This paper proposes an approach to the question of meaning and understanding based on the idea of constitutive rules and their relationship to the social objects they are used to create. This approach implicates mutual attention as an essential aspect of the social processes constitutive of social objects and mutual intelligibility. Social objects as such include the meaning, perception and coherence of things, identities and talk, etc. There is a relatively unexplored but important line of argument in sociology that has, from the beginning, explained the coherence and mutual intelligibility of social objects and associations in terms of constitutive practices and social facts. This line of argument begins with Emile Durkheim (1893) and carries through the work of Harold Garfinkel to current studies of work and interaction, human computer interaction and talk. The argument is that we use constitutive practices (Constitutive rules or constitutive background expectancies) to create social objects and make coherent and shared meanings. To act is in this sense for Garfinkel ([1948]2006) to “mean”. Explaining the consistency of social objects and orders in terms of constitutive orders, rules, or practices is an approach that meets the challenges posed to social science and philosophy by Ludwig Wittgenstein (1953), Peter Winch (1958) and Paul Grice (1989)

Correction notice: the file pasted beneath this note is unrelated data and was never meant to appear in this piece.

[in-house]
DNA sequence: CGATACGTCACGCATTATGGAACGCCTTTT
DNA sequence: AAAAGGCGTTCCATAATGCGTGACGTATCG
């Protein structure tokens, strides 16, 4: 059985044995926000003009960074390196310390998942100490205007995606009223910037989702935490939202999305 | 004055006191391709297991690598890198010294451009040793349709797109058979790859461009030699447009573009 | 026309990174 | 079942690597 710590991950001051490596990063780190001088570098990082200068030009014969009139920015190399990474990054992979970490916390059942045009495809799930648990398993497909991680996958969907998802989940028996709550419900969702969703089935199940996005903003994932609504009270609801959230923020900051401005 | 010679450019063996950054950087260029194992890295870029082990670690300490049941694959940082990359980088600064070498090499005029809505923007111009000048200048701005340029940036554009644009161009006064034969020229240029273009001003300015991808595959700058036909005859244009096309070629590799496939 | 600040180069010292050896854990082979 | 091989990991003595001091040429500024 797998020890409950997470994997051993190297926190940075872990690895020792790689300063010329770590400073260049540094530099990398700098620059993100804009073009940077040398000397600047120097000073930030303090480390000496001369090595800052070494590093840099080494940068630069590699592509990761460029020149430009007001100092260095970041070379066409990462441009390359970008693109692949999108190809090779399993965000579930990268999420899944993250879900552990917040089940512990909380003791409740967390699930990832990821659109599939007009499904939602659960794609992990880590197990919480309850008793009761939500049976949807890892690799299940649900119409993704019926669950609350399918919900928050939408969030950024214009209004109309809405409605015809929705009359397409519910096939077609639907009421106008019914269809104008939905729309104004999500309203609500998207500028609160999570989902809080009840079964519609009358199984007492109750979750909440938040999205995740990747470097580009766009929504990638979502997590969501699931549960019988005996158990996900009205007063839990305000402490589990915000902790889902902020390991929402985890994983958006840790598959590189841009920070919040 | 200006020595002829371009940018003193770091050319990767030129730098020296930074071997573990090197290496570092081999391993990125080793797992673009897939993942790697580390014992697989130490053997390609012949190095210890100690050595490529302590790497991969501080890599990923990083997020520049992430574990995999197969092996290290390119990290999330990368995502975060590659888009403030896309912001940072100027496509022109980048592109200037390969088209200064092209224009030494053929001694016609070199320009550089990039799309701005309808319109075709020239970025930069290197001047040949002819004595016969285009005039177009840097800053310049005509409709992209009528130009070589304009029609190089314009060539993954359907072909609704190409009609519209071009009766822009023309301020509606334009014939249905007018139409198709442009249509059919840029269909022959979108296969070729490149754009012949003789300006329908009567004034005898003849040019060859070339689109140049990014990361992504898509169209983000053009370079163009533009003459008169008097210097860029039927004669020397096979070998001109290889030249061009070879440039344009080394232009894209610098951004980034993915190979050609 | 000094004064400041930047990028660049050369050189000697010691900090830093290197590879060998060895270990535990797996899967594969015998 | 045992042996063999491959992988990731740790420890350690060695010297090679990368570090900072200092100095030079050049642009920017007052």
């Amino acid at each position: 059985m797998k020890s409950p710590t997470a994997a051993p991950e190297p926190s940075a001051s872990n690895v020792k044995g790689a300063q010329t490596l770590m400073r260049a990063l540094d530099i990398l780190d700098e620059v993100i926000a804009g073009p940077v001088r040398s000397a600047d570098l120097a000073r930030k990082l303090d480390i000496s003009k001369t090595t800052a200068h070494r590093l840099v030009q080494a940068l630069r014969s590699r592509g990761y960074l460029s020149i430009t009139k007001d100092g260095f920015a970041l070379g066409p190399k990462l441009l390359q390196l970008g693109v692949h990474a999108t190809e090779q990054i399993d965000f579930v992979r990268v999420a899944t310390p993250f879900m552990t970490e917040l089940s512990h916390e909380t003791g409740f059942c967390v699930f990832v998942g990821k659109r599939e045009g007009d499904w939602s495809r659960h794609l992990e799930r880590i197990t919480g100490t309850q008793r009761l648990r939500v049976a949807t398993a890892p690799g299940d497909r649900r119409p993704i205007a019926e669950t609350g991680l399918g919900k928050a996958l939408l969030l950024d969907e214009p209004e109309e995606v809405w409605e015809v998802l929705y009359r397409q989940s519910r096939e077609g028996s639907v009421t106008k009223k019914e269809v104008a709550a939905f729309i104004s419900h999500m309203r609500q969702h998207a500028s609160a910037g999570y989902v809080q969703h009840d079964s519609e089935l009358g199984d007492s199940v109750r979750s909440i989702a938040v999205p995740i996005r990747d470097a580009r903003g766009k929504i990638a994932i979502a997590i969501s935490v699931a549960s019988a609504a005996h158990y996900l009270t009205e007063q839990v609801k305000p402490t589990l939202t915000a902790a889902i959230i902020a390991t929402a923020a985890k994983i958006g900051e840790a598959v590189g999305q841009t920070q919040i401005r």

Keywords Philosophy of the social sciences  Garfinkel  social theory  Wittgenstein  conversation analysis  rule following  mutual attention  Durkheim  constitutive rules  social objects  constitutive practices  rules  Winch  Ethnomethodology
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DOI 10.1111/j.1468-5914.2011.00471.x
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References found in this work BETA

Studies in the Way of Words.H. P. Grice - 1989 - Cambridge: Harvard University Press.
Speech Acts: An Essay in the Philosophy of Language.John Rogers Searle - 1969 - Cambridge, England: Cambridge University Press.
Two Concepts of Rules.John Rawls - 1955 - Philosophical Review 64 (1):3-32.

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The Idea of Constitutive Order in Ethnomethodology.Andrei Korbut - 2014 - European Journal of Social Theory 17 (4):479-496.

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